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Since I had no expectations of covering epic amounts of river on this trip I slept in until about 8 am.  Upon climbing out of the berth I found the day to be thinly overcast with light wind.  The real delight was the 55-degree temperature – a world away from the 20-degree mornings I had abandon far to the north.  I slid Therapy off the trailer and secured the truck under a street light on the gravel-covered parking lot.  Finally – on the water.  With the Honda purring I set a course westward.


Just a few miles from the ramp at mile marker 15 of the GIWW,  I come to the beginning of the Barataria Waterway. The Barataria runs south through the heart of bayou country for 35 miles where it ends at Grand Isle and the actual Gulf coast. I decide that since the winds are light now would be a good time to find what it has to offer.  I am concerned with the wind because I note on the GPS that there are several large open areas of lakes and bays that would allow seas to build.  Not that Therapy can’t handle it as she has proven very sea worthy.  But the ride does get rough if I try to maintain speed and I have found my body isn’t nearly as durable as the boat.  I decide to make the run to the Gulf and turn south.


The number of boats lining the shore immediately impresses me.  Many have a very similar hull design that is unfamiliar to me.  They are quite beamy yet have very low freeboards.  Most sport a very forward enclosed pilothouse that is usually angular or boxy.  At the transom there is a full width fantail that protrudes aft several feet.  It obviously is a case of form following function. In addition there are the large rigging for nets. I assume they are for shrimping.


On shore behind these boats are homes that obviously represent a wide range of incomes.  Honestly, this somewhat puzzles me. The more modest homes I understand and guess that the owner earns a living with the boat.  But some of the homes are very nice.  I may be completely incorrect but I would be surprised if working one of these boats professionally would produce the income level necessary to support some of the homes where they are docked.  Yet, if not used to earn a living, I wouldn’t think that many owners of these very nice homes would have this type and size (many looked to be in the 30’ to 40’ range) for purely sport use.  I have never heard of “sport shrimping”.  Perhaps they use them for supplemental income.  I haven’t a clue.  If someone reading this has the answer I would be interested.  (QUESTION ANSWERED! - Click Here)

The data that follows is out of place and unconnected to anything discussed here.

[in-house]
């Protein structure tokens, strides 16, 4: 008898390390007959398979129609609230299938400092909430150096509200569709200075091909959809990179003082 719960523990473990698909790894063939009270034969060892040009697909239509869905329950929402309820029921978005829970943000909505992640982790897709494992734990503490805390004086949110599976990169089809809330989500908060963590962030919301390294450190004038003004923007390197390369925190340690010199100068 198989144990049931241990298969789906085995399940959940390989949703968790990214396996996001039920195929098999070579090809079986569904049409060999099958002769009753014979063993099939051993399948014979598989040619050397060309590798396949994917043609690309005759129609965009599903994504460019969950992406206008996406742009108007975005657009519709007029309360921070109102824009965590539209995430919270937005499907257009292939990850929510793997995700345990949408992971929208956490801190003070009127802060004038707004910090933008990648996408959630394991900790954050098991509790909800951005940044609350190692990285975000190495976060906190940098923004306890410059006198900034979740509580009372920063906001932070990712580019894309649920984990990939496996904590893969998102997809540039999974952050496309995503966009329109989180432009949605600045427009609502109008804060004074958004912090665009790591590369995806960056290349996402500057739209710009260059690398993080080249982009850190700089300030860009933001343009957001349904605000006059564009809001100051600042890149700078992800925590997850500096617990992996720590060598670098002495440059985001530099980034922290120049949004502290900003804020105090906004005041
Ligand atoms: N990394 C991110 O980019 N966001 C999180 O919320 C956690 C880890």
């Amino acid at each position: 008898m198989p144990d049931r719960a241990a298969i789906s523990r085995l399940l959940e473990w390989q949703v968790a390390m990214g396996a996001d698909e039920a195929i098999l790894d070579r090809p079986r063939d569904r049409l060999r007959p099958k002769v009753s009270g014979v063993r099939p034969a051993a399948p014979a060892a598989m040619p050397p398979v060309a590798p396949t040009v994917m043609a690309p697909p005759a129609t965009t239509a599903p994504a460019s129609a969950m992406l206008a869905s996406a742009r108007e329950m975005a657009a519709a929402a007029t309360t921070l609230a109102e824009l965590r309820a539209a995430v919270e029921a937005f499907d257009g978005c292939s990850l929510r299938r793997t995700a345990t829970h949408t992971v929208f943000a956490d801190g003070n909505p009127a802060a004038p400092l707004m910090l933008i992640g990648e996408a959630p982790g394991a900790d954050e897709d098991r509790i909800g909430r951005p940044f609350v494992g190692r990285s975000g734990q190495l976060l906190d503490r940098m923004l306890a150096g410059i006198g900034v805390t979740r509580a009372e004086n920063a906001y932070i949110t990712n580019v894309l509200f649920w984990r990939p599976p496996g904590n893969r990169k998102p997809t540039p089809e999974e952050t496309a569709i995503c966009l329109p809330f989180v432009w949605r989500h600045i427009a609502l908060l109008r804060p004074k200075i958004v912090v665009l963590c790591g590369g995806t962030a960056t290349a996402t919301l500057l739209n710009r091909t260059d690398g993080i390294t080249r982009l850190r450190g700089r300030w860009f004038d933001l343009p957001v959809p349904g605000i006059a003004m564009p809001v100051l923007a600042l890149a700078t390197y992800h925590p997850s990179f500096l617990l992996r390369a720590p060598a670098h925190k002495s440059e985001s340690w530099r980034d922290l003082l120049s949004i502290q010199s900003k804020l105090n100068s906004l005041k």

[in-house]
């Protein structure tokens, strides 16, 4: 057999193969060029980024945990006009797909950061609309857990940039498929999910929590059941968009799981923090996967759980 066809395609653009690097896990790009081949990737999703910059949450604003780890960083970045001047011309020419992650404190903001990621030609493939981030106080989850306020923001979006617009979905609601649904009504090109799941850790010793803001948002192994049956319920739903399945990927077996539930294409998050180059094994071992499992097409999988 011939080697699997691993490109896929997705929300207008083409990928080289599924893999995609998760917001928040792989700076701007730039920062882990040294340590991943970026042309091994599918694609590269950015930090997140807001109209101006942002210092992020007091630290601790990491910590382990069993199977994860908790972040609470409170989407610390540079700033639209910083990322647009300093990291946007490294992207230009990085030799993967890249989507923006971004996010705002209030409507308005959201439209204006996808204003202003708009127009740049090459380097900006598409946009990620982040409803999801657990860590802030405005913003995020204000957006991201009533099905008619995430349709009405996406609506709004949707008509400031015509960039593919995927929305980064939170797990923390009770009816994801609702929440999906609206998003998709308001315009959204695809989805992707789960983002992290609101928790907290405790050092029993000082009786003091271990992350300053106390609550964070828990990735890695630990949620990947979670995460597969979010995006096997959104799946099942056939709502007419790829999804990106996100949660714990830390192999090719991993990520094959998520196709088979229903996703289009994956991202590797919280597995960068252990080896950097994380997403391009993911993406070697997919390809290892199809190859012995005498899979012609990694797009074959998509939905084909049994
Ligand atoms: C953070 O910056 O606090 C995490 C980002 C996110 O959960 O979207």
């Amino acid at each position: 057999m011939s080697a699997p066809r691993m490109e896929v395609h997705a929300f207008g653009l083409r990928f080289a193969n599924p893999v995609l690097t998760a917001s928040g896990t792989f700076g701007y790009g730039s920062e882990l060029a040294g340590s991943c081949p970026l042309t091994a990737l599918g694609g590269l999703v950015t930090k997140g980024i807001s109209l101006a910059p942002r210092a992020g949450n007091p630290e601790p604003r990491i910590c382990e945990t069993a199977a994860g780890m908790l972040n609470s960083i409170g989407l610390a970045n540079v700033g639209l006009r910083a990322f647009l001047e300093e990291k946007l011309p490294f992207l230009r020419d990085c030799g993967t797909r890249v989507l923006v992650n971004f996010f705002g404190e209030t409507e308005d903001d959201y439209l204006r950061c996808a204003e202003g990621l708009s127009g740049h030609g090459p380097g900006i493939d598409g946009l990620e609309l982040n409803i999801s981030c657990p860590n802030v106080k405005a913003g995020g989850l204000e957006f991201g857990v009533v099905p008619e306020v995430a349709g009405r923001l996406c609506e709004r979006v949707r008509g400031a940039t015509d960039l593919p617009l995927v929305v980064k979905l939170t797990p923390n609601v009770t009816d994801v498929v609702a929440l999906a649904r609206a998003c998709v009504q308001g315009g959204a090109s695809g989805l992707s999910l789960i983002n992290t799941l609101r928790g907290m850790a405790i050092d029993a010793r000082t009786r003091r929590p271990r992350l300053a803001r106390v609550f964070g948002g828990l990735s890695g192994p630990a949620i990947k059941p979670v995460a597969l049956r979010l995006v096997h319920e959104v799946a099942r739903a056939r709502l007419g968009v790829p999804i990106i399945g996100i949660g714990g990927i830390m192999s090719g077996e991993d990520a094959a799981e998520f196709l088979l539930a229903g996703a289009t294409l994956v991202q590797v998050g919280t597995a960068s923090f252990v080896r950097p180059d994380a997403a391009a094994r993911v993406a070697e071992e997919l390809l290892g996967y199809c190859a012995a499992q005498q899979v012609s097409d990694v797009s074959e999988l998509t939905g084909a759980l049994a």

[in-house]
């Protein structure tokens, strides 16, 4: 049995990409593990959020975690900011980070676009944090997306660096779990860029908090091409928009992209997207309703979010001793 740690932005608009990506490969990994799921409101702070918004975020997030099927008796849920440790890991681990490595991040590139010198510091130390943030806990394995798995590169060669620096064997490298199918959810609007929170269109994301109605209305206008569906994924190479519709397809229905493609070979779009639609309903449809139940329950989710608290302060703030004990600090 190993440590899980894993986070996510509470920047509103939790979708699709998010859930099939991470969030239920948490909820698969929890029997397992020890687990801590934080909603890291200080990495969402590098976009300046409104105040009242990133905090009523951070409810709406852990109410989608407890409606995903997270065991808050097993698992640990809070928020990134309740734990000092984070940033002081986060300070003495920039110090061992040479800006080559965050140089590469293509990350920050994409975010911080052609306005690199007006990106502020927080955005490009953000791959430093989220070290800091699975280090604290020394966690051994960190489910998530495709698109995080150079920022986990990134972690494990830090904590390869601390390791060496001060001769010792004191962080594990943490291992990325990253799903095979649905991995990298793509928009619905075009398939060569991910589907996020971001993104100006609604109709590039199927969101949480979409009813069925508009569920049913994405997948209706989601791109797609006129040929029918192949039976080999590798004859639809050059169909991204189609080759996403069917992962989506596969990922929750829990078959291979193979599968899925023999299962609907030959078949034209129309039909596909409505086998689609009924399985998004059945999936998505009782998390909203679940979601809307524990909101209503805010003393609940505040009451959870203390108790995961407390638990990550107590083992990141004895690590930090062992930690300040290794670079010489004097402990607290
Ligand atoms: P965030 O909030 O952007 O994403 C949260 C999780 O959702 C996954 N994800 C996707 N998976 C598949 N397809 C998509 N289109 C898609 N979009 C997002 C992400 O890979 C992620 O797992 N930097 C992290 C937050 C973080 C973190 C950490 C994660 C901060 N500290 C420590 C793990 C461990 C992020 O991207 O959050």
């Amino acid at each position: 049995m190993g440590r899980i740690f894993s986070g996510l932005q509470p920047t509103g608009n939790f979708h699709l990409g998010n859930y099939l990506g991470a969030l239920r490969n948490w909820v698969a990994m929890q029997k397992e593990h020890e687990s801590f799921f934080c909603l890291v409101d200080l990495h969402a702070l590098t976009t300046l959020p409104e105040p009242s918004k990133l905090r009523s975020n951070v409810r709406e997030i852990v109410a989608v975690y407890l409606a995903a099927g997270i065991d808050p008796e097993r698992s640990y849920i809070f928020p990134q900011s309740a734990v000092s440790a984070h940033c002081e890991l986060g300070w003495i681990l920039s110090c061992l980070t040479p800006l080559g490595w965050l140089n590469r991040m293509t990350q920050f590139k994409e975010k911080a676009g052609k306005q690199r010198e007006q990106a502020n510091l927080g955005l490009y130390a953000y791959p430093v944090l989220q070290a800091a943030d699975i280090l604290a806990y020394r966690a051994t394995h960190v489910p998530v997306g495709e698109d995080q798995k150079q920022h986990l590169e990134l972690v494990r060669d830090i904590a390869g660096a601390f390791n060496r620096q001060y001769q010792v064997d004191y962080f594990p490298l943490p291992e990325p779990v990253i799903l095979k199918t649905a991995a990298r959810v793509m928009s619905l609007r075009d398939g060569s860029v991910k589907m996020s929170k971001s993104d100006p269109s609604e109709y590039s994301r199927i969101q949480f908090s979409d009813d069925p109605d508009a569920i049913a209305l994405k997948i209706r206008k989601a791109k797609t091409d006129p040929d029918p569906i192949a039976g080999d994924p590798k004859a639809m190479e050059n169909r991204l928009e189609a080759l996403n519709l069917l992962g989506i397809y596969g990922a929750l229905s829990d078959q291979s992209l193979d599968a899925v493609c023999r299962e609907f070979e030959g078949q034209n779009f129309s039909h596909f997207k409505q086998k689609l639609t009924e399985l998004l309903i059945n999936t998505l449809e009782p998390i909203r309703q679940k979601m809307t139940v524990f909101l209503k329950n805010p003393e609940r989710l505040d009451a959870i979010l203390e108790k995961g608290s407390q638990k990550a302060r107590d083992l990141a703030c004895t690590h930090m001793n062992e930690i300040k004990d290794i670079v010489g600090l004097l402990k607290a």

At Barataria mile marker "1" a low swing bridge spans the waterway.  As I approach I realize I didn’t know what radio channel to use to hail them or even the name of the bridge (remember - no chart). My experience has been that trying CH 16 often yields no response.  My best guess was CH 13 or 14.  I was reaching for the radio when I realized there just might be room under the starboard side of the fixed portion for me to squeeze under.  I lowered my antenna and approached slowly.  Sure enough I was able to clear the metal structure by about six inches.


I was now again on my way southward.  The area continued to be populated with moored boats, homes and an occasion business.  But now and then I was seeing “No Wake” signs and this started to make me nervous.  I have found it is not unusual to see these posted on private property and for me this is always somewhat of a dilemma.  I completely understand the landowners desire to protect their property and/or floating watercraft from damage.  Large wakes can wreak havoc and harm.  But at the same time if everyone is allowed to “declare” their domain as No Wake many rivers would become that from start to finish.  In a way it reminds me of someone that builds a new home next to an interstate highway because they like the convenience but then complain that there is too much noise.  They demand like either slower speed limits or sound barriers – naturally, all at the public’s expense.  Another example we see a lot in the Midwest are people that build homes on a river's flood plane and then are aghast when the water rises and flows in.

But at the same time I want to be a conscientious boater.  If this is indeed an “official” no wake area I want to comply.  The thing that has me wondering is that often the private signs have a “homemade” look but some of these signs appeared official.  I was passing Joe’s Landing, a marina at the 5 mm and decided to stop in and ask. (There are numerous marinas along the Barataria.)  They informed me that some of the signs were indeed private and had no real authority.  Others, they said were questionable, but at any rate were intended for larger craft making large wakes.  They added that a boat my size was not a problem and I need not worry about it.


It seemed very arbitrary to me.  As I was leaving they commented that if I remained at No Wake speed I would be the only one out there that does…………..


Now more confused than before I stopped I continued on south off plane.  I was by far the smallest craft around and don’t make a wake large enough to hardly rock much less damage most of the boats moored along the shore.  A few minutes go by and I was passed by 20’ open fishing boat running normal cruising speed.  A few minutes more and a center console passed on plane going the opposite direction.  Well, I guess they were right at Joe’s.  I advanced the throttle and got up on top the water.  I paid attention to what few people there were working on their docked boats and none offered the middle finger salute (how wake violators are usually greeted in the Midwest!) or even took time to look up.  Either it wasn’t truly a No Wake area or I was just considered more and an annoyance than a problem.


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